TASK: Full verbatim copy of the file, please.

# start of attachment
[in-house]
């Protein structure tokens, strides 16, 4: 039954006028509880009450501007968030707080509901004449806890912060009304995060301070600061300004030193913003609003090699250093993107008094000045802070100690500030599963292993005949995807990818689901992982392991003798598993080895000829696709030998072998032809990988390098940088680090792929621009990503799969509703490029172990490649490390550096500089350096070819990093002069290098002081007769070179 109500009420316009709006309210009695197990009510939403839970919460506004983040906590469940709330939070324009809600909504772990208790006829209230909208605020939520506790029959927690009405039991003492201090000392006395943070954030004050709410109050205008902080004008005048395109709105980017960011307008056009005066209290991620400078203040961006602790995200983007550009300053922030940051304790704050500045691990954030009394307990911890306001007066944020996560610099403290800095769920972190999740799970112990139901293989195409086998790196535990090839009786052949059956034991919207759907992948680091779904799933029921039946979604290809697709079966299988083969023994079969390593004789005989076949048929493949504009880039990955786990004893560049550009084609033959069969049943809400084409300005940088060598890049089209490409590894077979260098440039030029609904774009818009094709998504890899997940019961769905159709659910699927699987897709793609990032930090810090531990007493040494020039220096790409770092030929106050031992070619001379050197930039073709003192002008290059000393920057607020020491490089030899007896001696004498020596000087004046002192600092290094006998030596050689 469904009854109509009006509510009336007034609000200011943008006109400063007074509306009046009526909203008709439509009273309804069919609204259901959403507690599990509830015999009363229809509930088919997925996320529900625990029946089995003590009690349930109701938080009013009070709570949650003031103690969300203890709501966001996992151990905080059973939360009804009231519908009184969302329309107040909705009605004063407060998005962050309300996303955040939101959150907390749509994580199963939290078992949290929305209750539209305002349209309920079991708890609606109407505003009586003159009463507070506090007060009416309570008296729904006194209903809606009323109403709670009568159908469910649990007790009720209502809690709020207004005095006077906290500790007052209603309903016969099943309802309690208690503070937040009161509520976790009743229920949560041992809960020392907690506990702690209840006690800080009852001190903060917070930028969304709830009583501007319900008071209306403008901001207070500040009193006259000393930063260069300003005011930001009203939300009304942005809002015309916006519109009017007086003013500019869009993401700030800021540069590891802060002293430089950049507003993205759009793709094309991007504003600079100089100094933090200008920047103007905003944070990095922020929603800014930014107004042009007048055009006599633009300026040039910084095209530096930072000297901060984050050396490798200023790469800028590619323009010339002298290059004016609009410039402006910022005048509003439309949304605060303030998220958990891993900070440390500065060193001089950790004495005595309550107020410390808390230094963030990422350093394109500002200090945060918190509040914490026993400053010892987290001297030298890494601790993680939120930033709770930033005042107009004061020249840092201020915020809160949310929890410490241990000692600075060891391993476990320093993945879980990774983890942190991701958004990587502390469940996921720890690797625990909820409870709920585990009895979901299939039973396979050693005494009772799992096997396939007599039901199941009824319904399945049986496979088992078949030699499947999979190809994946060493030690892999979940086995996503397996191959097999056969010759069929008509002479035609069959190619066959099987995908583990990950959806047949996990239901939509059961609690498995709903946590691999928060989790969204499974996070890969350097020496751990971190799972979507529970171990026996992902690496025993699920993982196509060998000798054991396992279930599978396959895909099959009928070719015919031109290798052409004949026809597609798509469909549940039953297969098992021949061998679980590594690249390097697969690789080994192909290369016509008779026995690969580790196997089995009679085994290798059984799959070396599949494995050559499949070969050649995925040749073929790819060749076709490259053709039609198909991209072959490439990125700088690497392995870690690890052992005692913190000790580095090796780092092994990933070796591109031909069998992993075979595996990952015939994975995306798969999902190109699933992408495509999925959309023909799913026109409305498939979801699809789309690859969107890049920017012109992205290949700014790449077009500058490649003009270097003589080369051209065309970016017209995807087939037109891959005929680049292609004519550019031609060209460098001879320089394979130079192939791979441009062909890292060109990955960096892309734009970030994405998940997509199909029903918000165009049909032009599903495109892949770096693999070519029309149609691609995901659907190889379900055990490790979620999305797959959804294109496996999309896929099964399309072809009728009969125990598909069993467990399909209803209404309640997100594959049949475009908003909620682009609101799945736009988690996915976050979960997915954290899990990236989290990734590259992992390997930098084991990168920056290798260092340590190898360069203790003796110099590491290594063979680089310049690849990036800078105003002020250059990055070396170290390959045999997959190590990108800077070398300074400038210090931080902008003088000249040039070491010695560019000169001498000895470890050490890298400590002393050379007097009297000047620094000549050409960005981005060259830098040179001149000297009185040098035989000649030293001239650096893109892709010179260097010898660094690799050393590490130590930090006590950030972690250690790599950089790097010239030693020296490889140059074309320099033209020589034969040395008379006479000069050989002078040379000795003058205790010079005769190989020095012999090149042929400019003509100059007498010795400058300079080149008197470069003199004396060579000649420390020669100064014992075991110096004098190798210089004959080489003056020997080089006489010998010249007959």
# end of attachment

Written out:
[in-house]
């Protein structure tokens, strides 16, 4: 039954006028509880009450501007968030707080509901004449806890912060009304995060301070600061300004030193913003609003090699250093993107008094000045802070100690500030599963292993005949995807990818689901992982392991003798598993080895000829696709030998072998032809990988390098940088680090792929621009990503799969509703490029172990490649490390550096500089350096070819990093002069290098002081007769070179 109500009420316009709006309210009695197990009510939403839970919460506004983040906590469940709330939070324009809600909504772990208790006829209230909208605020939520506790029959927690009405039991003492201090000392006395943070954030004050709410109050205008902080004008005048395109709105980017960011307008056009005066209290991620400078203040961006602790995200983007550009300053922030940051304790704050500045691990954030009394307990911890306001007066944020996560610099403290800095769920972190999740799970112990139901293989195409086998790196535990090839009786052949059956034991919207759907992948680091779904799933029921039946979604290809697709079966299988083969023994079969390593004789005989076949048929493949504009880039990955786990004893560049550009084609033959069969049943809400084409300005940088060598890049089209490409590894077979260098440039030029609904774009818009094709998504890899997940019961769905159709659910699927699987897709793609990032930090810090531990007493040494020039220096790409770092030929106050031992070619001379050197930039073709003192002008290059000393920057607020020491490089030899007896001696004498020596000087004046002192600092290094006998030596050689 469904009854109509009006509510009336007034609000200011943008006109400063007074509306009046009526909203008709439509009273309804069919609204259901959403507690599990509830015999009363229809509930088919997925996320529900625990029946089995003590009690349930109701938080009013009070709570949650003031103690969300203890709501966001996992151990905080059973939360009804009231519908009184969302329309107040909705009605004063407060998005962050309300996303955040939101959150907390749509994580199963939290078992949290929305209750539209305002349209309920079991708890609606109407505003009586003159009463507070506090007060009416309570008296729904006194209903809606009323109403709670009568159908469910649990007790009720209502809690709020207004005095006077906290500790007052209603309903016969099943309802309690208690503070937040009161509520976790009743229920949560041992809960020392907690506990702690209840006690800080009852001190903060917070930028969304709830009583501007319900008071209306403008901001207070500040009193006259000393930063260069300003005011930001009203939300009304942005809002015309916006519109009017007086003013500019869009993401700030800021540069590891802060002293430089950049507003993205759009793709094309991007504003600079100089100094933090200008920047103007905003944070990095922020929603800014930014107004042009007048055009006599633009300026040039910084095209530096930072000297901060984050050396490798200023790469800028590619323009010339002298290059004016609009410039402006910022005048509003439309949304605060303030998220958990891993900070440390500065060193001089950790004495005595309550107020410390808390230094963030990422350093394109500002200090945060918190509040914490026993400053010892987290001297030298890494601790993680939120930033709770930033005042107009004061020249840092201020915020809160949310929890410490241990000692600075060891391993476990320093993945879980990774983890942190991701958004990587502390469940996921720890690797625990909820409870709920585990009895979901299939039973396979050693005494009772799992096997396939007599039901199941009824319904399945049986496979088992078949030699499947999979190809994946060493030690892999979940086995996503397996191959097999056969010759069929008509002479035609069959190619066959099987995908583990990950959806047949996990239901939509059961609690498995709903946590691999928060989790969204499974996070890969350097020496751990971190799972979507529970171990026996992902690496025993699920993982196509060998000798054991396992279930599978396959895909099959009928070719015919031109290798052409004949026809597609798509469909549940039953297969098992021949061998679980590594690249390097697969690789080994192909290369016509008779026995690969580790196997089995009679085994290798059984799959070396599949494995050559499949070969050649995925040749073929790819060749076709490259053709039609198909991209072959490439990125700088690497392995870690690890052992005692913190000790580095090796780092092994990933070796591109031909069998992993075979595996990952015939994975995306798969999902190109699933992408495509999925959309023909799913026109409305498939979801699809789309690859969107890049920017012109992205290949700014790449077009500058490649003009270097003589080369051209065309970016017209995807087939037109891959005929680049292609004519550019031609060209460098001879320089394979130079192939791979441009062909890292060109990955960096892309734009970030994405998940997509199909029903918000165009049909032009599903495109892949770096693999070519029309149609691609995901659907190889379900055990490790979620999305797959959804294109496996999309896929099964399309072809009728009969125990598909069993467990399909209803209404309640997100594959049949475009908003909620682009609101799945736009988690996915976050979960997915954290899990990236989290990734590259992992390997930098084991990168920056290798260092340590190898360069203790003796110099590491290594063979680089310049690849990036800078105003002020250059990055070396170290390959045999997959190590990108800077070398300074400038210090931080902008003088000249040039070491010695560019000169001498000895470890050490890298400590002393050379007097009297000047620094000549050409960005981005060259830098040179001149000297009185040098035989000649030293001239650096893109892709010179260097010898660094690799050393590490130590930090006590950030972690250690790599950089790097010239030693020296490889140059074309320099033209020589034969040395008379006479000069050989002078040379000795003058205790010079005769190989020095012999090149042929400019003509100059007498010795400058300079080149008197470069003199004396060579000649420390020669100064014992075991110096004098190798210089004959080489003056020997080089006489010998010249007959």